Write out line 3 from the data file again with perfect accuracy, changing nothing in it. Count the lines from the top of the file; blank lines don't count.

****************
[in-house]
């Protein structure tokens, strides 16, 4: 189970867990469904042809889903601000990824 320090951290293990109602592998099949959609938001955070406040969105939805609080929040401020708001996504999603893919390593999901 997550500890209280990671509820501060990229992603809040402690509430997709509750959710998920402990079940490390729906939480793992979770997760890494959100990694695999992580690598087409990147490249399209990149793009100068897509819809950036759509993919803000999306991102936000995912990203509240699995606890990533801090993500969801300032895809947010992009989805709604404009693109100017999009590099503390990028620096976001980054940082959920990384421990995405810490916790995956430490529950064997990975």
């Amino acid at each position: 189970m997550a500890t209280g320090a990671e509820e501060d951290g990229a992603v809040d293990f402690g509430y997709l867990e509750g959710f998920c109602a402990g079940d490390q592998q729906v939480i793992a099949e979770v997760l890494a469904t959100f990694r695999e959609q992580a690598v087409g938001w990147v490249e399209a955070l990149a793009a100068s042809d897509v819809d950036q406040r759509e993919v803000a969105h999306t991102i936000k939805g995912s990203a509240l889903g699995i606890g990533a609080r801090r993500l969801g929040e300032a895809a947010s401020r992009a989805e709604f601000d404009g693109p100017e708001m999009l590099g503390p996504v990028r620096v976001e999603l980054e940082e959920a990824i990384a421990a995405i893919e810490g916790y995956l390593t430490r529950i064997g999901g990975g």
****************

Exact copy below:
């Amino acid at each position: 189970m997550a500890t209280g320090a990671e509820e501060d951290g990229a992603v809040d293990f402690g509430y997709l867990e509750g959710f998920c109602a402990g079940d490390q592998q729906v939480i793992a099949e979770v997760l890494a469904t959100f990694r695999e959609q992580a690598v087409g938001w990147v490249e399209a955070l990149a793009a100068s042809d897509v819809d950036q406040r759509e993919v803000a969105h999306t991102i936000k939805g995912s990203a509240l889903g699995i606890g990533a609080r801090r993500l969801g929040e300032a895809a947010s401020r992009a989805e709604f601000d404009g693109p100017e708001m999009l590099g503390p996504v990028r620096v976001e999603l980054e940082e959920a990824i990384a421990a995405i893919e810490g916790y995956l390593t430490r529950i064997g999901g990975g």